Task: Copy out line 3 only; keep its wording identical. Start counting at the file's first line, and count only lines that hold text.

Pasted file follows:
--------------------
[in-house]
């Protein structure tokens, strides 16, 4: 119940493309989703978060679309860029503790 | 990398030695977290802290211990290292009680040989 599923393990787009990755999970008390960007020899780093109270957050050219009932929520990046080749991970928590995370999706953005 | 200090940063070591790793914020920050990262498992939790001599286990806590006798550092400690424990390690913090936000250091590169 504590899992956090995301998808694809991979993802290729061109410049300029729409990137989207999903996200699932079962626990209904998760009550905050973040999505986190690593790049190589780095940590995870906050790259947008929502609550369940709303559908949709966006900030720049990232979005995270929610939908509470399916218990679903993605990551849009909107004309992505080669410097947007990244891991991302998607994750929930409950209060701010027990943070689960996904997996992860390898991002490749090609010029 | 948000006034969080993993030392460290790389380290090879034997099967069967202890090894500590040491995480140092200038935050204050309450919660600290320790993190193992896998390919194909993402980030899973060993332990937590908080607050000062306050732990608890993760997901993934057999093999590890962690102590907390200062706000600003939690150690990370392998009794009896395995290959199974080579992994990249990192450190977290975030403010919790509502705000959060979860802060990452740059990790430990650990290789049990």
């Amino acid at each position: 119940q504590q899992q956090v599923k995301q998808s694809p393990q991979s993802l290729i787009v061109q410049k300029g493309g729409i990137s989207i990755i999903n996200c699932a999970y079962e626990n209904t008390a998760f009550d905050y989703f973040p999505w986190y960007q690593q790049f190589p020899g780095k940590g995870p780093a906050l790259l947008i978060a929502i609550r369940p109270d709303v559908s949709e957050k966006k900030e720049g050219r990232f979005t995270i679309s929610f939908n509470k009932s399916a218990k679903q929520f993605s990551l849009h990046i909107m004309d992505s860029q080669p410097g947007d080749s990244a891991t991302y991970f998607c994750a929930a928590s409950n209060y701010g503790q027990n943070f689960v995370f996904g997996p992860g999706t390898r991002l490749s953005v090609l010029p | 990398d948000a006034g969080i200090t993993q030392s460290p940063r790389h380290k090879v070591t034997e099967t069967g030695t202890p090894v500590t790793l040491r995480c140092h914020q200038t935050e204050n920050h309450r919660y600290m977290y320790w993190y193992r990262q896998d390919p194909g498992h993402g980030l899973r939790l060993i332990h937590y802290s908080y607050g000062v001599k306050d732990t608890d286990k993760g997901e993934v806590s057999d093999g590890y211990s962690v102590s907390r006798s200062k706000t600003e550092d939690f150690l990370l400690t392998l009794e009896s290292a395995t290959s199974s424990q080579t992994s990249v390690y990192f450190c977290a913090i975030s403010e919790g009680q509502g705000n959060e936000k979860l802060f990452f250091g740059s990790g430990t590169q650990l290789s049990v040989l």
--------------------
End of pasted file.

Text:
């Amino acid at each position: 119940q504590q899992q956090v599923k995301q998808s694809p393990q991979s993802l290729i787009v061109q410049k300029g493309g729409i990137s989207i990755i999903n996200c699932a999970y079962e626990n209904t008390a998760f009550d905050y989703f973040p999505w986190y960007q690593q790049f190589p020899g780095k940590g995870p780093a906050l790259l947008i978060a929502i609550r369940p109270d709303v559908s949709e957050k966006k900030e720049g050219r990232f979005t995270i679309s929610f939908n509470k009932s399916a218990k679903q929520f993605s990551l849009h990046i909107m004309d992505s860029q080669p410097g947007d080749s990244a891991t991302y991970f998607c994750a929930a928590s409950n209060y701010g503790q027990n943070f689960v995370f996904g997996p992860g999706t390898r991002l490749s953005v090609l010029p | 990398d948000a006034g969080i200090t993993q030392s460290p940063r790389h380290k090879v070591t034997e099967t069967g030695t202890p090894v500590t790793l040491r995480c140092h914020q200038t935050e204050n920050h309450r919660y600290m977290y320790w993190y193992r990262q896998d390919p194909g498992h993402g980030l899973r939790l060993i332990h937590y802290s908080y607050g000062v001599k306050d732990t608890d286990k993760g997901e993934v806590s057999d093999g590890y211990s962690v102590s907390r006798s200062k706000t600003e550092d939690f150690l990370l400690t392998l009794e009896s290292a395995t290959s199974s424990q080579t992994s990249v390690y990192f450190c977290a913090i975030s403010e919790g009680q509502g705000n959060e936000k979860l802060f990452f250091g740059s990790g430990t590169q650990l290789s049990v040989l």